INTERNATIONAL PROGRAMME ON CHEMICAL SAFETY
WORLD HEALTH ORGANIZATION
SUMMARY OF TOXICOLOGICAL DATA OF CERTAIN FOOD ADDITIVES
WHO FOOD ADDITIVES SERIES NO. 13
The data contained in this document were examined by the
Joint FAO/WHO Expert Committee on Food Additives*
Rome, 3-12 April 1978
Food and Agriculture Organization of the United Nations
World Health Organization
* Twenty-second Report of the Joint FAO/WHO Expert Committee on Food
Additives, Geneva, 1978, WHO Technical Report Series No. 631
This compound has been evaluated for acceptable daily intake by
the Joint FAO/WHO Expert Committee on Food Additives in 1967.
Since the previous evaluation additional data have become
available and are summarized below.
No data available.
Animal Route mg/kg bw References
Mouse Oral 550 Dow Chemical Company, 1967
Rat Oral 1 410 Dow Chemical Company, 1967
(male) Oral 1 410 Dow Chemical Company, 1967
Rabbit Oral 1 620 Dow Chemical Company, 1967
Groups of 15 males and 15 females were fed 0 and 1.0% maltol for
six months without adverse effect on growth, survival, organ weights,
haematology and microscopic appearance of major organs (Dow Chemical
Groups of four dogs, not necessarily distributed according to
sex, were given maltol by capsule at levels of 0, 125, 250 and
500 mg/kg/day, for 90 days.
By day 41 all dogs at the 500 mg/kg level had died. Signs of
death suggested liver damage and red cell destruction, in addition to
which emesis, ataxia and finally prostration were noted.
Histological examination revealed pulmonary oedema, pericentral
and mid-zonal hepatic necrosis, fatty degeneration of the myocardium,
adrenal cortical and medullary necrosis and testicular degeneration.
Elevated serum bilirubin was seen in the 500 mg/kg and at 30 days
in the 250 mg/kg. Histologically the 250 mg/kg showed a moderate
number of Kupffer cells containing haemosiderin and small amounts of
intracellular bilirubin. At the 125 mg/kg level only a moderate number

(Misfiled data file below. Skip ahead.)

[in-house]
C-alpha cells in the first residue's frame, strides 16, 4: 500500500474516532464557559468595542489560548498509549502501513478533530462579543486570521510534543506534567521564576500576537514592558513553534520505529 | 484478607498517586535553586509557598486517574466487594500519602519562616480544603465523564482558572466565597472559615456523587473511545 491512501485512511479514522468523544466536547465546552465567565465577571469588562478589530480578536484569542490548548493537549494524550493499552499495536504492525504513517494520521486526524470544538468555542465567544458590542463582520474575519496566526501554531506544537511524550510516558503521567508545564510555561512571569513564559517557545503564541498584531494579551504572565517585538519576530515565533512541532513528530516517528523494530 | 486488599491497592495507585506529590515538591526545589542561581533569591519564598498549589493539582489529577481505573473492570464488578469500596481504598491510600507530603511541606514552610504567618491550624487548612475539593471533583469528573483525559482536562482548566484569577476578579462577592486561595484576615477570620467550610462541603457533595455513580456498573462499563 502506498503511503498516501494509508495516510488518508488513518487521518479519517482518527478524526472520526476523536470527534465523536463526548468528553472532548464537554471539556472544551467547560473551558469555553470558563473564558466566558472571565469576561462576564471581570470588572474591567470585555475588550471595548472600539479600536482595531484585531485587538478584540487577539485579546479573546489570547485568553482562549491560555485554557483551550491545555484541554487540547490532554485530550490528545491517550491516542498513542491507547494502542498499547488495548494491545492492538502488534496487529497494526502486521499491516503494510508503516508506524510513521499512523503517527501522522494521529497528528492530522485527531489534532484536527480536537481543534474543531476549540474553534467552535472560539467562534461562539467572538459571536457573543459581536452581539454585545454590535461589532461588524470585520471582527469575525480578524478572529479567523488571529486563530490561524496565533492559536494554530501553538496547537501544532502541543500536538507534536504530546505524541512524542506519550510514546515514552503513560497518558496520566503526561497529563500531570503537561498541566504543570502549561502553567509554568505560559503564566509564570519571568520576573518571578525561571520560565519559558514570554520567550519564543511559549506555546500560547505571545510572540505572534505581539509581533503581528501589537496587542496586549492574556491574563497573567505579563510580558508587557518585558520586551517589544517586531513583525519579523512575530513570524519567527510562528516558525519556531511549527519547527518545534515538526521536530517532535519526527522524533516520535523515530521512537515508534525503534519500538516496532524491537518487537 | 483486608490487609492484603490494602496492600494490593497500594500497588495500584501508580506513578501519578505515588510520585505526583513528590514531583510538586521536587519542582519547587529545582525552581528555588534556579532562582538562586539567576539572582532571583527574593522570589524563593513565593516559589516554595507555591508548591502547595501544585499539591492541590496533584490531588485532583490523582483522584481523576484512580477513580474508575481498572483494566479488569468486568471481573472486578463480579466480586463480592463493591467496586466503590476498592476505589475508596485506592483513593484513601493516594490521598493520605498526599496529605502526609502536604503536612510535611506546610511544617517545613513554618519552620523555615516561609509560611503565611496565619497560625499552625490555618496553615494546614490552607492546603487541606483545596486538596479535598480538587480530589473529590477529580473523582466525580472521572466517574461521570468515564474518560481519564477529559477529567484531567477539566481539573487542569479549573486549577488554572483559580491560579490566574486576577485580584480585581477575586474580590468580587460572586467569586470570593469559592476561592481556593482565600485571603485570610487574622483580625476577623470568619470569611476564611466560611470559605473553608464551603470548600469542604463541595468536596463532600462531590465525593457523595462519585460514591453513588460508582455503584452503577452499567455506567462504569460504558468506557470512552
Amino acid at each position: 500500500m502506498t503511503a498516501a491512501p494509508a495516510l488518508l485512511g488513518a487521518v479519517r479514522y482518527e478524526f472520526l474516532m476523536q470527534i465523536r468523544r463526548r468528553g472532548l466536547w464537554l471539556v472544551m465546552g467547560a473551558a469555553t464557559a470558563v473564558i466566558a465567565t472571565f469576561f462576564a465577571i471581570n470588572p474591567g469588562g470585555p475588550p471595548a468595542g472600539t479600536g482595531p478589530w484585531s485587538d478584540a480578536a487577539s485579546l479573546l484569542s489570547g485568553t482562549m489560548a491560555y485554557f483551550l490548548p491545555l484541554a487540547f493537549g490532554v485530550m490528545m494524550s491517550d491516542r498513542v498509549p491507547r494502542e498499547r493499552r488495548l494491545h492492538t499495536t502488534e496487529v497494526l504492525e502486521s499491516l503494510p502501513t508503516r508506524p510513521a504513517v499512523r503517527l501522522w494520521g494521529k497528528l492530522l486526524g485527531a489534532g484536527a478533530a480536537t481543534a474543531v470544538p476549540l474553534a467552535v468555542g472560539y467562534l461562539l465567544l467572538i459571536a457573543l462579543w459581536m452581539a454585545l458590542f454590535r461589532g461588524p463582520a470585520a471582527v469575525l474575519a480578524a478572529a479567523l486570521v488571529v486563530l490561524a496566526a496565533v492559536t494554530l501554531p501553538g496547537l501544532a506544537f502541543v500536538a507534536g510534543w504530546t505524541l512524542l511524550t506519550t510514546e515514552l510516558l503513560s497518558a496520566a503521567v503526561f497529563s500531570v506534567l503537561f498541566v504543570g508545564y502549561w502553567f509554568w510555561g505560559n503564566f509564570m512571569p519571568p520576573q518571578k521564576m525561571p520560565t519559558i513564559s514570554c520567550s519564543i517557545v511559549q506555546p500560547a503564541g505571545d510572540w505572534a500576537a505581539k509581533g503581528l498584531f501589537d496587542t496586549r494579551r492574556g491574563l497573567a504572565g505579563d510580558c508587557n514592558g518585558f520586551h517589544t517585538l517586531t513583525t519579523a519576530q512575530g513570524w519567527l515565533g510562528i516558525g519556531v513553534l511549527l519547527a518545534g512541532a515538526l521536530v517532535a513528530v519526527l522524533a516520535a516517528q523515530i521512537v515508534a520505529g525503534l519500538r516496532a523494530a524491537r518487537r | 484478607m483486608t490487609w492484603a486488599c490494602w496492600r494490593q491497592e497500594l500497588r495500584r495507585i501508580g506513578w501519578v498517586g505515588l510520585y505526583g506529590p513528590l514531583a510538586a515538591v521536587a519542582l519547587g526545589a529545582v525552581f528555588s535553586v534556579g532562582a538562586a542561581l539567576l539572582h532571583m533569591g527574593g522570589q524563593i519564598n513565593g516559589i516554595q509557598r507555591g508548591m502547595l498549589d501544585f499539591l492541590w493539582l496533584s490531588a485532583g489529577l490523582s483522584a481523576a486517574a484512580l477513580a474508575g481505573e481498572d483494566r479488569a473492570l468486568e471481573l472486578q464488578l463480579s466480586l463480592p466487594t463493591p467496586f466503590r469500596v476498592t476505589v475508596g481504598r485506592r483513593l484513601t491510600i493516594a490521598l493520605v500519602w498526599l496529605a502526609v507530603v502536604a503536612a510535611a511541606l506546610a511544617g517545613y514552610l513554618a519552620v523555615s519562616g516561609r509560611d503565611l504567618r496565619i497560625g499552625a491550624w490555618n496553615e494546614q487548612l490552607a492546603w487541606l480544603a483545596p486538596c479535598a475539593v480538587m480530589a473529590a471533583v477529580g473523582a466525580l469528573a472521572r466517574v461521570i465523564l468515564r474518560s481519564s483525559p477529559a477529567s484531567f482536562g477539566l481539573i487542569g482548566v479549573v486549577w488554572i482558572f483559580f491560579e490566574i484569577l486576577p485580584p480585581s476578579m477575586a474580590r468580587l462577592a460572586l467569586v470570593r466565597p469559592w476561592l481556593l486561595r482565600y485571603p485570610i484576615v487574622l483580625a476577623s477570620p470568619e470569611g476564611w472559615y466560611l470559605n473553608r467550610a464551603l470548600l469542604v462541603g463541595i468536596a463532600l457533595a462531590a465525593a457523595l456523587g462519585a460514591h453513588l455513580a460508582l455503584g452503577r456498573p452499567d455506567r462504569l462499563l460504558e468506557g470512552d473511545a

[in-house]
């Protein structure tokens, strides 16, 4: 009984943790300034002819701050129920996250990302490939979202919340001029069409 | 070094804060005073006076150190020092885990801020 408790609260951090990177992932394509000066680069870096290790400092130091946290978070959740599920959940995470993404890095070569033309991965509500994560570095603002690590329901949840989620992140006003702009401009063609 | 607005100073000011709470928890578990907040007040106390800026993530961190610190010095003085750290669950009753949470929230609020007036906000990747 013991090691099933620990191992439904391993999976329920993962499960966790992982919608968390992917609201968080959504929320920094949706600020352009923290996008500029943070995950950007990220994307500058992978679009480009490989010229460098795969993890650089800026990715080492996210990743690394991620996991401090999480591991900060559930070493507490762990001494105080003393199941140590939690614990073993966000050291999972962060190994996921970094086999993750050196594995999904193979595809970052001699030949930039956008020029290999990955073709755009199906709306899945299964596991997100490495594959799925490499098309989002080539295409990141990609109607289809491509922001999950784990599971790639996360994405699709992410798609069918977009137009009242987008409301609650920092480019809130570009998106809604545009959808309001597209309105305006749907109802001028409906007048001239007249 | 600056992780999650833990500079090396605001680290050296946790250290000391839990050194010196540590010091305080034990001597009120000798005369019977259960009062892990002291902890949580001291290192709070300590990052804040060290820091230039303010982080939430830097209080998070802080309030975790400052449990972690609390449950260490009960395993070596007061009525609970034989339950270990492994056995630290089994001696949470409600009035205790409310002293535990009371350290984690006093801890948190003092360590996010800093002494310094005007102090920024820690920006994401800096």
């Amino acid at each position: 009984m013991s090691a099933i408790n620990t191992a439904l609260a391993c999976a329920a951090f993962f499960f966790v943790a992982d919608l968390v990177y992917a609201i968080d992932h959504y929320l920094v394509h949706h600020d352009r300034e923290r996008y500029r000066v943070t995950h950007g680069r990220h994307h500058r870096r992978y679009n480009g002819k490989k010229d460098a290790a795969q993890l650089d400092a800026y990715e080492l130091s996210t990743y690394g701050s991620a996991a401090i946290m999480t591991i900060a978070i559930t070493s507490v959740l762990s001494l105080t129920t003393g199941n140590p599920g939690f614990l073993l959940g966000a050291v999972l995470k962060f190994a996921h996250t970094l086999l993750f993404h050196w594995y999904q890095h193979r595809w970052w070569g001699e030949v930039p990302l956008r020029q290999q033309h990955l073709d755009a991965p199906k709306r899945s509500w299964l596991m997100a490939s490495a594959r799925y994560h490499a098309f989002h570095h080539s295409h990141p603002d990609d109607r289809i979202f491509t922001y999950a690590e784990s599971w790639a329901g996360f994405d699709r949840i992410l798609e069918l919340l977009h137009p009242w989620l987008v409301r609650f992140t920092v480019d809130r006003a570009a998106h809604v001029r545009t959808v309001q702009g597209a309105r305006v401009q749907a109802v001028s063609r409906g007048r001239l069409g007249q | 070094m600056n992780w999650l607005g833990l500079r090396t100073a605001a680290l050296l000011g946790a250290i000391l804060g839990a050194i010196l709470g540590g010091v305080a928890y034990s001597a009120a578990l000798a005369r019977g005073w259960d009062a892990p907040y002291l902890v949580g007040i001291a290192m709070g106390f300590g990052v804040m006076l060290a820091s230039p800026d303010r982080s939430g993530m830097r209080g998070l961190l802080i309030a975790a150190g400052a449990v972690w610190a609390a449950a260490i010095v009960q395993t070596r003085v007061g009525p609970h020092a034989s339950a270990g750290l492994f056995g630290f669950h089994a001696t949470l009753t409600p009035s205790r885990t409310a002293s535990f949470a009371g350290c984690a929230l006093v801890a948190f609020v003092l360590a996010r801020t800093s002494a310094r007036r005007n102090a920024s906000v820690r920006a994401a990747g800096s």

of haemosiderin-laden Kupffer cells were observed.
As effects at the lowest level appeared to be marginal, a
conservative no-effect level could be estimated at 100 mg/kg (Gralla
et al., 1969).
Groups each of 100 mice (Charles River CDI) equally divided by
sex were maintained on diets containing maltol at levels of 0, 100,
200 or 400 ppm for a period of 18 months.
There were no significant differences in survival between test
and control groups. The mean body weights of male mice in the 400 ppm
group were significantly lower than controls. Blood chemistry at
sacrifice was within normal limits with the exception of plasma urea
which was significantly elevated in males in the 400 ppm maltol group,
and a dose-related increase in serum alkaline phosphatase in all
female test groups. No dose-related haematological changes were
observed. Ophthalmic observations at 6, 12 and 18 months showed no
compound-related ocular lesions. At autopsy, the relative organ/body
weight ratio was similar for test and control animals with the
exception of the kidney and testes weights of males in the 400 mg/kg
group, which were significantly lower than controls. Histological
examination of tissues and organs did not show any compound-related
lesions except for the testes. Focal testicular atrophy was observed